Poor facilities in Birmingham offices deter cyclists from getting back in the saddle
Fewer than one in 10 office workers across Birmingham and the Midlands cycle to work because companies fail to provide facilities such as showers and secure storage, the British Council for Offices (BCO) has revealed.
The BCO’s latest research found that just 7% of workers in the region cycle to their workplaces.
The research comes after the Government published its £1.2bn Cycling and Walking Investment Strategy to double the number of people cycling by 2025.
In Birmingham, commuting accounts for 33.1% of all bicycle journeys undertaken, a Bike Life survey undertaken by Sustrans found.
The BCO report concluded that better quality facilities at workplaces would encourage more cyclists. Nationally, one in 10 offices offer no facilities at all while less than half provide covered secure storage.
Rob Groves, of property developer Argent and chairman of the BCO Midlands and East Anglia committee, said: “The Department for Transport has publicised its aims to double the number of cyclists on the roads. Against this ambitious backdrop, progress is being made and we have seen a substantial increase in cycling trips over the last few years.
“Having said that, much more must be done especially when it comes to the facilities office workers are provided with. The environmental and health benefits of cycling are well documented, so it is a mode of transport that must be encouraged.
“We have reached a tipping point now. Facilitating for cyclists is no longer an afterthought for designers and employers, but instead is now at the forefront of the planning stages. Now it is time for the workplaces to evolve too.”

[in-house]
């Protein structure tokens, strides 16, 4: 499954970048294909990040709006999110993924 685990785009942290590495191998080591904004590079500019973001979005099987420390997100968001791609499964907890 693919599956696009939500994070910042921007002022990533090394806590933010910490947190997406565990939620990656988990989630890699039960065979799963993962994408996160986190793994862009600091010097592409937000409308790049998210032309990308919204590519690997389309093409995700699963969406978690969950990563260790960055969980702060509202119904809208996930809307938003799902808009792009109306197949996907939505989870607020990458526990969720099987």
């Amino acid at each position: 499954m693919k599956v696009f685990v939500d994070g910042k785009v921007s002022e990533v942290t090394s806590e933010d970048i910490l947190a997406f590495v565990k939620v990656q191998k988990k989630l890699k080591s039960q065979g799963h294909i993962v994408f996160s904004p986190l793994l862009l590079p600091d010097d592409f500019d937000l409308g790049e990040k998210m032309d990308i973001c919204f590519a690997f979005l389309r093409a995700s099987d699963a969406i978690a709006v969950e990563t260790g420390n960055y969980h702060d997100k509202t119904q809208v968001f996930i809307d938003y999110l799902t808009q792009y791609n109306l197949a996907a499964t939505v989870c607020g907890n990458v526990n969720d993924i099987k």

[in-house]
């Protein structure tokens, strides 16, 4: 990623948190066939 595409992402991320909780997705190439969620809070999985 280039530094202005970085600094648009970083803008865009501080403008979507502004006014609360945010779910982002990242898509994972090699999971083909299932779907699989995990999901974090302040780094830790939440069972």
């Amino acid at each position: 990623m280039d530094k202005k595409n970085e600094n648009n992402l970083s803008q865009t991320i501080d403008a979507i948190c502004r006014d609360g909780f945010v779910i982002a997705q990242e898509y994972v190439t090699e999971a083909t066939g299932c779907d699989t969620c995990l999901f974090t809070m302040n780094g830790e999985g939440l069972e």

As cycling becomes more widespread, workplaces now need to provide facilities which can cope with the rising demand, he added.
Neil Webster, director of Remit Consulting, author of the BCO report, said: “As cycling continues to rise in popularity, ostensibly the most pressing issue for businesses will be finding the space for bikes, lockers and storage. However, our research shows that the focus needs to be on the quality of the facilities offered, not just the quantity.
“Alongside safe storage and showers, there is a clear demand for towels, hairdryers and complementary toiletries. This kind of service provision may not just encourage existing employees to cycle to work, it could also act as a market differentiator for prospective employees, and even have a positive impact on lettability.”
The report also highlighted that workers opt for cycling due to its health benefits, enjoyment and because it’s a cheap form of transport. Driving remains the most used form of transport with 60% of workers across the country opting to get behind the wheel.
The length of the commute and the time it would take to travel to work by bike, dangerous roads and poor cycling routes were reasons given for a lack of cyclists.
The government wants cycling and walking to become the norm by 2040 and will target funding and innovative ways to encourage people on to a bike or to use their own two feet for shorter journeys. Plans include specific objectives to double cycling, reduce cycling accidents and increase the proportion of five to 10 year-olds walking to school to 55% by 2025.